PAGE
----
Ripon Falls


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The following article is from The Great Soviet Encyclopedia (1979). It might be outdated or ideologically biased.

Ripon Falls

 

a waterfall located on the Victoria Nile in Uganda, formed where the Victoria Nile crosses hard rocks when emerging from Lake Victoria. The falls are approximately 5 m high and 270 m wide. A waterfall and rapids located farther down the river were largely submerged after the Owen Falls dam was built.

The Great Soviet Encyclopedia, 3rd Edition (1970-1979). © 2010 The Gale Group, Inc. All rights reserved.
References in periodicals archive ?
One photograph in the book shows a plaque above the Ripon Falls at the northern end of Lake Victoria, which overlooks where the Victoria Nile begins its outflow from the lake towards its far-off delta in Egypt.
Indeed, the Kagera is much wider than the Victoria Nile after the Ripon Falls, though lacking its swiftness and cataracts.
The Nile leaves Lake Victoria at Ripon Falls near Jinja, Uganda, as the Victoria Nile.
On the lake's north side, Speke discovered the source of the Nile and called it Ripon Falls.
But Burton remained unconvinced, arguing that Speke couldn't be sure that Ripon Falls was the true source of the Nile as he hadn't followed the river into Sudan.
It was later confirmed that Ripon Falls was the source of the Nile, a discovery for which Speke will always be remembered.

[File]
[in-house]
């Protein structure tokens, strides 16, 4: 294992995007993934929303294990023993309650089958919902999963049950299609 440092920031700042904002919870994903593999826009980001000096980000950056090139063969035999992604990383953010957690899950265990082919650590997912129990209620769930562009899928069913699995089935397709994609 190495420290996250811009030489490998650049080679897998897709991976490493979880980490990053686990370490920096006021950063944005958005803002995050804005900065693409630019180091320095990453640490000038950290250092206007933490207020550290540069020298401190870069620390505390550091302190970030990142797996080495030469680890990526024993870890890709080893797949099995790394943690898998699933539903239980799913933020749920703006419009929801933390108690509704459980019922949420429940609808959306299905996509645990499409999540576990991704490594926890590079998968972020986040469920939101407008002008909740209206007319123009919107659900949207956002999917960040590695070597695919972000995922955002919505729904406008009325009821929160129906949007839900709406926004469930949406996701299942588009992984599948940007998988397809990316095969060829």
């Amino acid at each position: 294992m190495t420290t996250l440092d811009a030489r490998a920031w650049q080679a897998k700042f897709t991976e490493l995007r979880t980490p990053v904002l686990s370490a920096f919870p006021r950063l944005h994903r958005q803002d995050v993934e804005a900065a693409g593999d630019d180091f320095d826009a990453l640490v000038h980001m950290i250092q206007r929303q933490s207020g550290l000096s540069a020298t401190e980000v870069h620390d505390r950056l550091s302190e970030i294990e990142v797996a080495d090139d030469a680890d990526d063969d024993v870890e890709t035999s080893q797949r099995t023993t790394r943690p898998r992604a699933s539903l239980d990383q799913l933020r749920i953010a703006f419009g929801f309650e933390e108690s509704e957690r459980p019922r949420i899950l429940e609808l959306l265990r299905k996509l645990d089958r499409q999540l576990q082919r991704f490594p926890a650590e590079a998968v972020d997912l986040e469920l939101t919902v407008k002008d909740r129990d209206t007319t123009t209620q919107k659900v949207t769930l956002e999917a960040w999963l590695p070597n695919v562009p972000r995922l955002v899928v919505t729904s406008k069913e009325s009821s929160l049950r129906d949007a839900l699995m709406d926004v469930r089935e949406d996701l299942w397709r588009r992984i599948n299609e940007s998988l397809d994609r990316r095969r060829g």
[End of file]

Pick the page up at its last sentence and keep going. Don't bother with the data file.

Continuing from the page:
However, Speke confirmed his discovery on a return expedition that began in 1860, during which he mapped a portion of Lake Victoria and named Ripon Falls. The party then tried to follow the river's course, but was halted by tribal warfare.
A second expedition found the Nile's exit from Lake Victoria: Ripon Falls. From there, the river winds around to Lake Albert, which was later found by other explorers, but that lake's position made it difficult to conclude whether Tanganyika or Victoria was the true source.
About 12,500 years ago the waters of Lake Victoria found a low point at the north edge of the basin, establishing, at Ripon Falls, a permanent outlet down to the western rift valley at the north end of Lake Albert and a connection to the Albert Nile.
At a time of great political unrest and upheaval in the region, we had skirted the southern and western shores of Lake Victoria to Ripon Falls (now submerged by Owen Falls dam) and the start of the Victoria Nile.
I remembered a statement from Alan Moorhead's book: "For ordinary purposes it would seem most sensible to accept the site of the Ripon Falls as the source, since it is only from there that the mighty river confines itself to a definite course ..." I had now seen for myself what the explorers had written about, and I felt an instinctive resistance to that "sensible" conclusion.